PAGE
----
Drug Abuse Treatment Centers Alamogordo NM

Some of us spend our entire lives chasing an elusive feel-good sensation, whether it comes from drinking, smoking, taking drugs, spending too fast and freely, or overeating. Teachers, lawyers, doctors, students, homemakers, athletes, young and old, rich and poor, it makes no difference who you are or where you live. Anyone can become dependent. Alcohol dependency is by far the most common addiction, but certainly not the only one.

Counseling Center Inc
(505) 437-7404
1900 East 10th Street
Alamogordo, NM

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O'Leary, Mary Ellen
(505) 720-5262
1300 Lomas NW
Albuquerque, NM

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Barrett, Krista
(505) 888-1121
2418 Miles Rd SE
Albuquerque, NM

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Marshall, Pamela Ann
(505) 989-3333
411 Saint Michaels Dr Suite 8A
Santa Fe, NM

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Families And Youth  Inc
(505) 522-4004
1320 South Solano Street
Las Cruces, NM

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Otero County Council on
(505) 437-8942
850 Wright Avenue
Alamogordo, NM

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San Cristobal Academy
(866) 918-8383
P.O Box 1661
Taos, NM

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Cathleen S Wilde, NCC
(505) 841-7374 
Albuquerque, NM

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Lisa Wooldridge, NCC
(505) 913-0537 
Santa Fe, NM

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Tudor, Sondra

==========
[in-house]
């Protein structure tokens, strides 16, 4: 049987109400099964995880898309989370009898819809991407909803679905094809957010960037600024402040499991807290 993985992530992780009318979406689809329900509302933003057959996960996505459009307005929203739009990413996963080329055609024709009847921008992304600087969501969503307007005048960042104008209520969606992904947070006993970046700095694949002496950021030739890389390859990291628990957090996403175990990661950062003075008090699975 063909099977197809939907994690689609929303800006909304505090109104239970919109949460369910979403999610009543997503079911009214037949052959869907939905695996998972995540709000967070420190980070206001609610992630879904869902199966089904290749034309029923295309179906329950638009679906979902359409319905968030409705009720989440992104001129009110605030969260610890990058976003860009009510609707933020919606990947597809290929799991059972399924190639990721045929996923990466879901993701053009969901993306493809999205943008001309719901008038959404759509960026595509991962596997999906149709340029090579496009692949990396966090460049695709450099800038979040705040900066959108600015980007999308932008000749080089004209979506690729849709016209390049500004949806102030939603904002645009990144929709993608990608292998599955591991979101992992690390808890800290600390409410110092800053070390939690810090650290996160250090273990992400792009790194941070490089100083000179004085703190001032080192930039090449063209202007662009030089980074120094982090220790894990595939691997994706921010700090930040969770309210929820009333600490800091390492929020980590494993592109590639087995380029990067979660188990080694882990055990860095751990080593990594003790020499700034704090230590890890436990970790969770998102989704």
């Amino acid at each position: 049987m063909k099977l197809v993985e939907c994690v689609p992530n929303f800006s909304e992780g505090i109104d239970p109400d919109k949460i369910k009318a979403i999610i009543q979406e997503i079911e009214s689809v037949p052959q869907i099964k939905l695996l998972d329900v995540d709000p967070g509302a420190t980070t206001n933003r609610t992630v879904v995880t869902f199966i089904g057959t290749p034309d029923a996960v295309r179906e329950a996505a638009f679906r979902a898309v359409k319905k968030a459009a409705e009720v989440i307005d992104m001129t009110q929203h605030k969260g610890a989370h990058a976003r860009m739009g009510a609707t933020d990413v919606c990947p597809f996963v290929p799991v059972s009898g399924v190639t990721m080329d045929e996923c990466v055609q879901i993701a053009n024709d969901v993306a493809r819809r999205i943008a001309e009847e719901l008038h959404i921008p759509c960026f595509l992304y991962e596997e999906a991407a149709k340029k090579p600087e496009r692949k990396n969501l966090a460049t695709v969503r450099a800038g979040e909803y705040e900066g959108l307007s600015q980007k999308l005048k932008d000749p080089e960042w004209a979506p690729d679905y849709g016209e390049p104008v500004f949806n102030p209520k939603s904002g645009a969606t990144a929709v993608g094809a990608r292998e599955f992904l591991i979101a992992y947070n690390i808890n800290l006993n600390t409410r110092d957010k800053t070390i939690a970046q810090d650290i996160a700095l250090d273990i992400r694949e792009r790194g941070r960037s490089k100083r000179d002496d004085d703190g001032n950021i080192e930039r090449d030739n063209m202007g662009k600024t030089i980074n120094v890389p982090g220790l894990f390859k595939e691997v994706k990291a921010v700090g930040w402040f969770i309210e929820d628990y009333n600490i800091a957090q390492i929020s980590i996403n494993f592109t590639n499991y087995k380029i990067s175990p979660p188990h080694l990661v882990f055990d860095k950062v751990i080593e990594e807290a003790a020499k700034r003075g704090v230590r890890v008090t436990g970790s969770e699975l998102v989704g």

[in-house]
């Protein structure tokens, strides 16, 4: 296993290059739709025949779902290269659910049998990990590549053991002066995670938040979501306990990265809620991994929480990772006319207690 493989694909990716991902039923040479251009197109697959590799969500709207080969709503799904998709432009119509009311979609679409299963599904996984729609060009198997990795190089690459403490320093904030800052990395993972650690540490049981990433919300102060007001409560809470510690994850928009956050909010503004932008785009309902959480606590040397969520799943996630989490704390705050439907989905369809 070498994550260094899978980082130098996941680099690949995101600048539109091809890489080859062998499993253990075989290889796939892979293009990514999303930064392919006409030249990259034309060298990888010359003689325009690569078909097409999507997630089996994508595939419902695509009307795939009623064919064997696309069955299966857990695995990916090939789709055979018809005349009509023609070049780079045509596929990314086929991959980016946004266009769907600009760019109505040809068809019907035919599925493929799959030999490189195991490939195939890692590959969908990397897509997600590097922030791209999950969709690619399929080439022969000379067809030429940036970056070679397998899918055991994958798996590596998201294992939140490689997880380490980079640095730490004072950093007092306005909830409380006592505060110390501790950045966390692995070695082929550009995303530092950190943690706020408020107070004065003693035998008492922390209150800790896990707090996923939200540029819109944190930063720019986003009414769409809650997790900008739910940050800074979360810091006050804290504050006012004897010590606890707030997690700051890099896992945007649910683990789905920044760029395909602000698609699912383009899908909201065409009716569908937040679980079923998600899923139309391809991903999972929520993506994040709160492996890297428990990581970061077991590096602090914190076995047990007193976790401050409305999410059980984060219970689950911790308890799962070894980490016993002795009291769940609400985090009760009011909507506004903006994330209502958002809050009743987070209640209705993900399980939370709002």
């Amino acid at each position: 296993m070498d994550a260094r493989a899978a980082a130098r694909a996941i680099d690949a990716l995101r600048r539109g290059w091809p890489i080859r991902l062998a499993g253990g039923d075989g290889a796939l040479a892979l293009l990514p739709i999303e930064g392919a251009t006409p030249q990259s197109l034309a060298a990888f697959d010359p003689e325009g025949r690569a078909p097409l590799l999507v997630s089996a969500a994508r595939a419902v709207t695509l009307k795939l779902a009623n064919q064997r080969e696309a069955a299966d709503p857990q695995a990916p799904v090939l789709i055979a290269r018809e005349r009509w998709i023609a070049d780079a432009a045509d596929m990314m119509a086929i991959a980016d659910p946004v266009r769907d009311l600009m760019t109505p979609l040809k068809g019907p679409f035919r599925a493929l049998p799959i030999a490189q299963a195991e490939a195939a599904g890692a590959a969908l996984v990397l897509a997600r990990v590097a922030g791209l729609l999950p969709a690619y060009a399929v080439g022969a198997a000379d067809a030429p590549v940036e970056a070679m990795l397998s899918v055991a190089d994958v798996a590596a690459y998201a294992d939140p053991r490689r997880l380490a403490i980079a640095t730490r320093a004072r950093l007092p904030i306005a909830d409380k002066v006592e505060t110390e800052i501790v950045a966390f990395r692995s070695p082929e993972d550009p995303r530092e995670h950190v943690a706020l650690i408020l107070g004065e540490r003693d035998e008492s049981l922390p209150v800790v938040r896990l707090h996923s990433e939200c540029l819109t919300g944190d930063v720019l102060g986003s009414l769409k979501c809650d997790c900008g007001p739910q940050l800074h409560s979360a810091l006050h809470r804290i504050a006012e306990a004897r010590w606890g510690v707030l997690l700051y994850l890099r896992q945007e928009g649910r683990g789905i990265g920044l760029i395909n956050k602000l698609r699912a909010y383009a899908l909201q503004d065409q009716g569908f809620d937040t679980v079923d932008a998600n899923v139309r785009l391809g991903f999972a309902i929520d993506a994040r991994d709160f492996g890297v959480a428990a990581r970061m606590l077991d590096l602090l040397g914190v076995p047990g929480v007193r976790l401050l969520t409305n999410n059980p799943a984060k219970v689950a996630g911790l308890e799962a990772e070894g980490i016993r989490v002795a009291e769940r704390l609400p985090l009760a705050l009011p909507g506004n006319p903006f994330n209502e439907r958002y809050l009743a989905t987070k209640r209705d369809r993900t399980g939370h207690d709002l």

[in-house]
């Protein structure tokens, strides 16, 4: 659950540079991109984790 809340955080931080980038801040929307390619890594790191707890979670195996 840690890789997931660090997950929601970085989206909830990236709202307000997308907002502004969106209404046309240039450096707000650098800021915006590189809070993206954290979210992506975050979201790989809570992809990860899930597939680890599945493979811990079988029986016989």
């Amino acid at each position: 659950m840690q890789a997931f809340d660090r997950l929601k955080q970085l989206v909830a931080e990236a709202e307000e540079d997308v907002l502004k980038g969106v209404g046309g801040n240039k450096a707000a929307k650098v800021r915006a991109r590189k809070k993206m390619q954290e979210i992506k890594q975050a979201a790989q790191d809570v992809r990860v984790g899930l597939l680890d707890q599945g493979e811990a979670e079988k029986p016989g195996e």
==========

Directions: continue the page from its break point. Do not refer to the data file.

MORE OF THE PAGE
(505) 470-4559
Santa Fe, NM

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Seeking out Help for Drug Addiction

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Seeking out help for drug addiction

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Friday, November 16, 2007

Some of us spend our entire lives chasing an elusive feel-good sensation, whether it comes from drinking, smoking, taking drugs, spending too fast and freely, or overeating.

It’s human nature to want the things that give us pleasure, but what starts out as fun can turn into an ugly spiral into addiction.

“Being able to recognize troubling signs early on can be extremely valuable,” said Kelowna-Lake Country MLA Al Horning.

“Help is available. The professional staff at Interior Health can tell you what help is available and where to get it. You don’t have to hit rock bottom before you can get help; in fact, when it comes to addiction, the earlier you talk to someone, the better.”

Some 600,000 Canadians are addicted to alcohol and another 200,000 are addicted to drugs. Those numbers don’t even begin to show the true extent of the problem, but it is a reason enough to support National Addiction Awareness Week, the national campaign to raise awareness about addictions.

“We see students looking for something to calm their nerves at exam time,” said Joan Campbell, director for Okanagan mental health and addictions services.

“We see stressed out professionals, and we see parents under pressure to make ends meet, raise a family, and live up to responsibilities.

“Teachers, lawyers, doctors, students, homemakers, athletes, young and old, rich and poor, it makes no difference who you are or where you live. Anyone can become dependent.”

At times we all look for an escape from problems at home or work, but Campbell said turning to alcohol and other drugs isn’t the answer.

“Alcohol dependency is by far the most common addiction, but certainly not the only one,” said Campbell.

“That means we have to be constantly alert to any potential problem, and be able to recognize troubling signs.”

Can you spot trouble? Ask yourself these questions:

Do you need a few drinks before going out, or do you sometimes drink more than you intended?

Do you hide your alcohol use from family and friends?

Are you pregnant and still smoking, drinking or taking drugs?

Do you take drugs or drink and drive?

Do you have problems related to eating or sleeping?

Do you sometimes forget what happened while you were drunk or high?

Addiction is so consuming it can fracture relationships with family and friends, jeopardize our jobs, and harm our mental and physical health.

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